The Spoked Traveller | GLOBE AND MAIL: Bali Scooting
Trails and advice cycling around the world as solo female cyclist and adventurer
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GLOBE AND MAIL: Bali Scooting

GLOBE AND MAIL: Bali Scooting

Don’t need a licence to drive a scooter in Bali- only nerves of steel and a touch of stupidity; appeared in The Globe and Mail. 

It was my first time riding a scooter, but that didn’t matter.

“You have passport with you?

“Umm no.”

“No problem.”

So, in Ubud, Bali, for a cool $50,000 rupiah, or $5, I secured my helmet (not required either), revved the gas and got ready to merge into the chaos.

I’d been watching the local riders in amazement since I arrived a week ago. Drivers in bare feet and no helmets; children perched on the handlebars. I even saw a golden labrador wedged between the driver’s feet – tail, butt and head sticking out. Another carried what must have been 50 balloons – so many I thought he would float away. And hungry? Rice cookers and hot plates were affixed to back seats. A moveable feast.

But I was desperate to get out of the city. The daily barrage of street vendors was overwhelming. “Taxi? Taxi? You need massage? Massage? Transport? Maybe tomorrow? Give good price.” This is Ubud since the movie Eat, Pray, Love was filmed there.

Driving to the beach was the only escape, even though I’d already met two travellers who’d been hurt or hit up for bribes on their scooter adventures.

Once out of downtown, I assumed I would be home free. But first: the roundabout. Drivers from all directions spewed into the circle. Adding to my confusion: Balinese drive on the opposite side of the road.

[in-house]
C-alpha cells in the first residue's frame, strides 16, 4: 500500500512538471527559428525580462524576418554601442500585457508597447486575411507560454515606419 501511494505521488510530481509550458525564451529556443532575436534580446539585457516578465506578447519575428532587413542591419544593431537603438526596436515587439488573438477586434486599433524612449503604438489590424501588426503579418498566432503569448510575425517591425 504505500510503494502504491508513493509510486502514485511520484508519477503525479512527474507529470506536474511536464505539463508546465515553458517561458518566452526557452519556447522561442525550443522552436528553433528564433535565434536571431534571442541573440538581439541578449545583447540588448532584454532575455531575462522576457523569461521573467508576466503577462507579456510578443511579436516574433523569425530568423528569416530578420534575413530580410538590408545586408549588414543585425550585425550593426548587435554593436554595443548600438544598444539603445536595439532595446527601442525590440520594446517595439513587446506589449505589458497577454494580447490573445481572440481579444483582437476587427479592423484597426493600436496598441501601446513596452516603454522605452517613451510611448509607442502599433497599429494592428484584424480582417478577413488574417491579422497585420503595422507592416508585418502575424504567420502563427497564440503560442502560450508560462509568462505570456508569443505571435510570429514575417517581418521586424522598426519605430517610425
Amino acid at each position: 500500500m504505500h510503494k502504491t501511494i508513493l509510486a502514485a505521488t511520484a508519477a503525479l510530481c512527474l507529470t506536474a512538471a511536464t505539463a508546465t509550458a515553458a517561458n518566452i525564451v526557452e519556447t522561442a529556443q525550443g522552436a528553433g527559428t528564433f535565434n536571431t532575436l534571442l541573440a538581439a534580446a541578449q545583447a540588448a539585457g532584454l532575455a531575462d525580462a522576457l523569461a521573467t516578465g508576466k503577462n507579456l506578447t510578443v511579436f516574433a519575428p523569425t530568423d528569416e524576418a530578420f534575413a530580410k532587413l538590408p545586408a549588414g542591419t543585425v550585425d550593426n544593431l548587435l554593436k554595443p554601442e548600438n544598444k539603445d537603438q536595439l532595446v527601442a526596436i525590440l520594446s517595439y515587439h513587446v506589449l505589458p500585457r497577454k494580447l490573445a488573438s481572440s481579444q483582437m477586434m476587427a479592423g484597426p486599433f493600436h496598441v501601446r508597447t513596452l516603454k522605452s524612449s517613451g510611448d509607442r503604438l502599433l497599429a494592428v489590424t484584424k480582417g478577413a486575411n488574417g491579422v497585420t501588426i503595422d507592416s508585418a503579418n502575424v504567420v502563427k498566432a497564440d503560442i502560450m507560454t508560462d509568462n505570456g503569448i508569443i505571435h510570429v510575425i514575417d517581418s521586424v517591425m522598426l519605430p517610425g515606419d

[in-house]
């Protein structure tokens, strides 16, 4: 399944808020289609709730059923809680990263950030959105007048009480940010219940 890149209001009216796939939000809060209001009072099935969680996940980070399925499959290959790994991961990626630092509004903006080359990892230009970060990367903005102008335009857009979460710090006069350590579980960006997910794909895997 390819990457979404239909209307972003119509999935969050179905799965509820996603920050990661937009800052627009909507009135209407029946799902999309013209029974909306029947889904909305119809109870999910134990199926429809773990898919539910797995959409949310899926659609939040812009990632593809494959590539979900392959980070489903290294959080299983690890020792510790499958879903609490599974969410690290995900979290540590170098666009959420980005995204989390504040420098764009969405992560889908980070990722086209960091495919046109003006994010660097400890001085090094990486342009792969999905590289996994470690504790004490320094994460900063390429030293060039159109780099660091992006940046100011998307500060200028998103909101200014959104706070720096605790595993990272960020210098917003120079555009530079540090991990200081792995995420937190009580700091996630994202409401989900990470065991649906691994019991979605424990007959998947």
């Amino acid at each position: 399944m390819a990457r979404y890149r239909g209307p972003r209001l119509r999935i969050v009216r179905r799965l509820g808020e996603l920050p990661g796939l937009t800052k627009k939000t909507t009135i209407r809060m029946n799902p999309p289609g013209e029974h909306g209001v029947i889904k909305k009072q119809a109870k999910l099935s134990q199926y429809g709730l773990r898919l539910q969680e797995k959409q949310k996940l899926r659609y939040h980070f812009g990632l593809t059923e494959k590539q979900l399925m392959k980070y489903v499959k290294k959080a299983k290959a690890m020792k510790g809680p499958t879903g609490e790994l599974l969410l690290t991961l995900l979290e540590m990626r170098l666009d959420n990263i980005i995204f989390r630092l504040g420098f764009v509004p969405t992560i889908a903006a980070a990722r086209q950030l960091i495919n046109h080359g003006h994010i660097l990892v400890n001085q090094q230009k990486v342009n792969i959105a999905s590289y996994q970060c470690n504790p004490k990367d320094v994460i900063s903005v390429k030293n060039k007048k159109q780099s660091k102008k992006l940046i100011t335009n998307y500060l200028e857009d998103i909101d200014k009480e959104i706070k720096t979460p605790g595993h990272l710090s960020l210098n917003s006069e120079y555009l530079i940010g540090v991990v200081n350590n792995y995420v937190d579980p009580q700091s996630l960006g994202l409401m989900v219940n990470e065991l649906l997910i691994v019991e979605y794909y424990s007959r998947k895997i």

Don’t think, just do.

Cruising at 30 kilometres and flashed my hazards, streams of drivers honked and passed. But I got through it.

Driving south, I passed villages specializing in traditional crafts. I scanned the goods as I passed: 10-metre high stone carvings of Hindu and Buddhist gods; gargantuan wood art, think tree roots resembling thunder bolts. But stopping the scooter is still iffy, and I don’t want to risk it.

Eventually, the traffic dissipated – the scenery is straight from a travel brochure and I glided peacefully beside sprawling rice fields. This was the Bali I’d been looking for.

Another hour on the bike and I was in Kumabas, close to my beach. But, I needed a break. Layered in sweaty dust and suffering from numb butt and clenched fingers, I couldn’t pass up a $5 massage. After two glorious hours (I love this country!), I was ready to take on the road again.

Walking back to the scooter, a Balinese guy with a small hoop earring and no shirt stopped me. “I protect your bike. People steal here.”

“Great,” I thought, how much does he want? But he didn’t ask for money; he just wanted to talk. After an hour of chatting, he invited me back to his home to meet his family and sip thick Balinese coffee. His mother came out with chocolate cake and bowed her head. I respond in Balinese “Suksma,” (thank you).

By this time, I realize I’ve squandered my beach day, but it seems to hardly matter. I took a leap of faith jumping on that scooter, and another going home with Agung – but that’s what travel is all about. The beach will still be there tomorrow.

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